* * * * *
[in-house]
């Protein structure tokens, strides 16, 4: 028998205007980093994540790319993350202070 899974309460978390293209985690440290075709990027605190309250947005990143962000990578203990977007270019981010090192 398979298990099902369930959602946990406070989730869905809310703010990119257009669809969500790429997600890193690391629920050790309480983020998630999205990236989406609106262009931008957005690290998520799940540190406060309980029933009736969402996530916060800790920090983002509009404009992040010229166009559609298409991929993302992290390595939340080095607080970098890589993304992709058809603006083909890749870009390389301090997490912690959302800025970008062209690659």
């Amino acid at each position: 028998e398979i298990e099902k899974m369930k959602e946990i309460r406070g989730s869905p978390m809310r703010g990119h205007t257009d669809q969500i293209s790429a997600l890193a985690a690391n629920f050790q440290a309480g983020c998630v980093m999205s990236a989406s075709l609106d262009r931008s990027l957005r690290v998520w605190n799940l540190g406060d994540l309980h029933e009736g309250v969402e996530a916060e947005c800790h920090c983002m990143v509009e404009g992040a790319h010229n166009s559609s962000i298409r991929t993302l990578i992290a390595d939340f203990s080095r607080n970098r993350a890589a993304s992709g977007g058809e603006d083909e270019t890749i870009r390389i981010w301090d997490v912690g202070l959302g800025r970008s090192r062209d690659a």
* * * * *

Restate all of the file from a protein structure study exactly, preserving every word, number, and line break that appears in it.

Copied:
[in-house]
């Protein structure tokens, strides 16, 4: 028998205007980093994540790319993350202070 899974309460978390293209985690440290075709990027605190309250947005990143962000990578203990977007270019981010090192 398979298990099902369930959602946990406070989730869905809310703010990119257009669809969500790429997600890193690391629920050790309480983020998630999205990236989406609106262009931008957005690290998520799940540190406060309980029933009736969402996530916060800790920090983002509009404009992040010229166009559609298409991929993302992290390595939340080095607080970098890589993304992709058809603006083909890749870009390389301090997490912690959302800025970008062209690659």
């Amino acid at each position: 028998e398979i298990e099902k899974m369930k959602e946990i309460r406070g989730s869905p978390m809310r703010g990119h205007t257009d669809q969500i293209s790429a997600l890193a985690a690391n629920f050790q440290a309480g983020c998630v980093m999205s990236a989406s075709l609106d262009r931008s990027l957005r690290v998520w605190n799940l540190g406060d994540l309980h029933e009736g309250v969402e996530a916060e947005c800790h920090c983002m990143v509009e404009g992040a790319h010229n166009s559609s962000i298409r991929t993302l990578i992290a390595d939340f203990s080095r607080n970098r993350a890589a993304s992709g977007g058809e603006d083909e270019t890749i870009r390389i981010w301090d997490v912690g202070l959302g800025r970008s090192r062209d690659a």